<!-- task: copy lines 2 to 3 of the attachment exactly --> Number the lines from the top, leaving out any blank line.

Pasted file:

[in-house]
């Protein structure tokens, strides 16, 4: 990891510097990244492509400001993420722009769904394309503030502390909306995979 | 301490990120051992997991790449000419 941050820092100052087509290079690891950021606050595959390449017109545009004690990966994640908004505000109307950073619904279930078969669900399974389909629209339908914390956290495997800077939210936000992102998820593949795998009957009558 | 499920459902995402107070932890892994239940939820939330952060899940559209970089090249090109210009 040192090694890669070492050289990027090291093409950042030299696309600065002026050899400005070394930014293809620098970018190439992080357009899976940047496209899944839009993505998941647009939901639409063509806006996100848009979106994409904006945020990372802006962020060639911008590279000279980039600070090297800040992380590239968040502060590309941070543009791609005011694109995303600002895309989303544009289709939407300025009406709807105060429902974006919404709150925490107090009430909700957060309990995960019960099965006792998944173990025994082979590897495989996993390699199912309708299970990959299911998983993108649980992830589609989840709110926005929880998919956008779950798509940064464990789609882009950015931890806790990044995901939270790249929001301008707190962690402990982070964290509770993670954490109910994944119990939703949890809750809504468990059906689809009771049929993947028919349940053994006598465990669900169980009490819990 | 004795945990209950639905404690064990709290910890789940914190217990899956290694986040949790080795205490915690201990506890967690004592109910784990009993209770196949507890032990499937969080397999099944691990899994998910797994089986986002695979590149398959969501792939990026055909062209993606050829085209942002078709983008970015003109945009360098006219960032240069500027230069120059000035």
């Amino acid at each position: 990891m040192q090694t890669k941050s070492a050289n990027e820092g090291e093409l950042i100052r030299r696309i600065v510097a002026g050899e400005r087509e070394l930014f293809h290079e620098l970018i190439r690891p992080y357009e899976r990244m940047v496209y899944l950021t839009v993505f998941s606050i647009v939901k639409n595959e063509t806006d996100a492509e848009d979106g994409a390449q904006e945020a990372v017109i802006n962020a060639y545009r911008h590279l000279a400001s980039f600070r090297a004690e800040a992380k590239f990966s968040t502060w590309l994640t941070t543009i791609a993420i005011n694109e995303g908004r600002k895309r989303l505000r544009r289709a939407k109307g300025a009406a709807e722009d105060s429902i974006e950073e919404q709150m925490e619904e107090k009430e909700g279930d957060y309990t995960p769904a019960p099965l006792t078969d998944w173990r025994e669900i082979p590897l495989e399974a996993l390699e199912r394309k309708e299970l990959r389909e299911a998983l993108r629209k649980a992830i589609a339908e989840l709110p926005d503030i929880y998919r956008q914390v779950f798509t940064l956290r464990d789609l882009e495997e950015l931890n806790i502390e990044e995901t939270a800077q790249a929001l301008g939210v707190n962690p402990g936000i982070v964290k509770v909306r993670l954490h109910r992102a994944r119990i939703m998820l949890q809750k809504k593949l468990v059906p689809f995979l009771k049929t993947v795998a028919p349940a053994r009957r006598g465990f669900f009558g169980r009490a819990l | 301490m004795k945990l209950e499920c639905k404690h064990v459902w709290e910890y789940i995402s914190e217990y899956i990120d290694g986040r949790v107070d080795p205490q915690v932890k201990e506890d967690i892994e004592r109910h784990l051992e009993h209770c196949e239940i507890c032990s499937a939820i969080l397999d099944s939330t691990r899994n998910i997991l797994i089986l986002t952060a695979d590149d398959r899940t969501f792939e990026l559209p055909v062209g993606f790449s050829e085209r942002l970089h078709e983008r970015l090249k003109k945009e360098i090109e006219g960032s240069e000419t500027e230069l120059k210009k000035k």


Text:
């Protein structure tokens, strides 16, 4: 990891510097990244492509400001993420722009769904394309503030502390909306995979 | 301490990120051992997991790449000419 941050820092100052087509290079690891950021606050595959390449017109545009004690990966994640908004505000109307950073619904279930078969669900399974389909629209339908914390956290495997800077939210936000992102998820593949795998009957009558 | 499920459902995402107070932890892994239940939820939330952060899940559209970089090249090109210009 040192090694890669070492050289990027090291093409950042030299696309600065002026050899400005070394930014293809620098970018190439992080357009899976940047496209899944839009993505998941647009939901639409063509806006996100848009979106994409904006945020990372802006962020060639911008590279000279980039600070090297800040992380590239968040502060590309941070543009791609005011694109995303600002895309989303544009289709939407300025009406709807105060429902974006919404709150925490107090009430909700957060309990995960019960099965006792998944173990025994082979590897495989996993390699199912309708299970990959299911998983993108649980992830589609989840709110926005929880998919956008779950798509940064464990789609882009950015931890806790990044995901939270790249929001301008707190962690402990982070964290509770993670954490109910994944119990939703949890809750809504468990059906689809009771049929993947028919349940053994006598465990669900169980009490819990 | 004795945990209950639905404690064990709290910890789940914190217990899956290694986040949790080795205490915690201990506890967690004592109910784990009993209770196949507890032990499937969080397999099944691990899994998910797994089986986002695979590149398959969501792939990026055909062209993606050829085209942002078709983008970015003109945009360098006219960032240069500027230069120059000035």
């Amino acid at each position: 990891m040192q090694t890669k941050s070492a050289n990027e820092g090291e093409l950042i100052r030299r696309i600065v510097a002026g050899e400005r087509e070394l930014f293809h290079e620098l970018i190439r690891p992080y357009e899976r990244m940047v496209y899944l950021t839009v993505f998941s606050i647009v939901k639409n595959e063509t806006d996100a492509e848009d979106g994409a390449q904006e945020a990372v017109i802006n962020a060639y545009r911008h590279l000279a400001s980039f600070r090297a004690e800040a992380k590239f990966s968040t502060w590309l994640t941070t543009i791609a993420i005011n694109e995303g908004r600002k895309r989303l505000r544009r289709a939407k109307g300025a009406a709807e722009d105060s429902i974006e950073e919404q709150m925490e619904e107090k009430e909700g279930d957060y309990t995960p769904a019960p099965l006792t078969d998944w173990r025994e669900i082979p590897l495989e399974a996993l390699e199912r394309k309708e299970l990959r389909e299911a998983l993108r629209k649980a992830i589609a339908e989840l709110p926005d503030i929880y998919r956008q914390v779950f798509t940064l956290r464990d789609l882009e495997e950015l931890n806790i502390e990044e995901t939270a800077q790249a929001l301008g939210v707190n962690p402990g936000i982070v964290k509770v909306r993670l954490h109910r992102a994944r119990i939703m998820l949890q809750k809504k593949l468990v059906p689809f995979l009771k049929t993947v795998a028919p349940a053994r009957r006598g465990f669900f009558g169980r009490a819990l | 301490m004795k945990l209950e499920c639905k404690h064990v459902w709290e910890y789940i995402s914190e217990y899956i990120d290694g986040r949790v107070d080795p205490q915690v932890k201990e506890d967690i892994e004592r109910h784990l051992e009993h209770c196949e239940i507890c032990s499937a939820i969080l397999d099944s939330t691990r899994n998910i997991l797994i089986l986002t952060a695979d590149d398959r899940t969501f792939e990026l559209p055909v062209g993606f790449s050829e085209r942002l970089h078709e983008r970015l090249k003109k945009e360098i090109e006219g960032s240069e000419t500027e230069l120059k210009k000035k």